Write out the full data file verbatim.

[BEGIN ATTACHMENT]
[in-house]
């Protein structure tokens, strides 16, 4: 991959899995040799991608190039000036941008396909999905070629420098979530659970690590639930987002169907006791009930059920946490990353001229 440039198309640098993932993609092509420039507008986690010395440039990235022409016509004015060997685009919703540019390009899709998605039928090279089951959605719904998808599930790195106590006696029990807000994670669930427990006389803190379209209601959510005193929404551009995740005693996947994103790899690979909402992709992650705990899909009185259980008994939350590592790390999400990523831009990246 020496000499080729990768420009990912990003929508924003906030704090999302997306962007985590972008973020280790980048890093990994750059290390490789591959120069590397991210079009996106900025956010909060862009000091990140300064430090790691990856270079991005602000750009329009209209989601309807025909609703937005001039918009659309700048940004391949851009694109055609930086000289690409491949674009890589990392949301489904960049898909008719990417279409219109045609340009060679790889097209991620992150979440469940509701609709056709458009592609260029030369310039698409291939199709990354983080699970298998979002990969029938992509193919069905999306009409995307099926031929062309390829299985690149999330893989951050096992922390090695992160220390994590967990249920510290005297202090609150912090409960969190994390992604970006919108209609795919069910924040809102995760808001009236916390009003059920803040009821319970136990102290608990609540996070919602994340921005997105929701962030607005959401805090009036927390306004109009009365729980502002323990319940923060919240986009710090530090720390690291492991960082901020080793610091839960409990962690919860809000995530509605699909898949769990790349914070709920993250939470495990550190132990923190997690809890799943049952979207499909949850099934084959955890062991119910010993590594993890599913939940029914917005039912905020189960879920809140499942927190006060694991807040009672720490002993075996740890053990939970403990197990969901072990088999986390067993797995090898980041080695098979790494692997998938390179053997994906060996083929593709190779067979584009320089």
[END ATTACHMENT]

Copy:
[in-house]
């Protein structure tokens, strides 16, 4: 991959899995040799991608190039000036941008396909999905070629420098979530659970690590639930987002169907006791009930059920946490990353001229 440039198309640098993932993609092509420039507008986690010395440039990235022409016509004015060997685009919703540019390009899709998605039928090279089951959605719904998808599930790195106590006696029990807000994670669930427990006389803190379209209601959510005193929404551009995740005693996947994103790899690979909402992709992650705990899909009185259980008994939350590592790390999400990523831009990246 020496000499080729990768420009990912990003929508924003906030704090999302997306962007985590972008973020280790980048890093990994750059290390490789591959120069590397991210079009996106900025956010909060862009000091990140300064430090790691990856270079991005602000750009329009209209989601309807025909609703937005001039918009659309700048940004391949851009694109055609930086000289690409491949674009890589990392949301489904960049898909008719990417279409219109045609340009060679790889097209991620992150979440469940509701609709056709458009592609260029030369310039698409291939199709990354983080699970298998979002990969029938992509193919069905999306009409995307099926031929062309390829299985690149999330893989951050096992922390090695992160220390994590967990249920510290005297202090609150912090409960969190994390992604970006919108209609795919069910924040809102995760808001009236916390009003059920803040009821319970136990102290608990609540996070919602994340921005997105929701962030607005959401805090009036927390306004109009009365729980502002323990319940923060919240986009710090530090720390690291492991960082901020080793610091839960409990962690919860809000995530509605699909898949769990790349914070709920993250939470495990550190132990923190997690809890799943049952979207499909949850099934084959955890062991119910010993590594993890599913939940029914917005039912905020189960879920809140499942927190006060694991807040009672720490002993075996740890053990939970403990197990969901072990088999986390067993797995090898980041080695098979790494692997998938390179053997994906060996083929593709190779067979584009320089």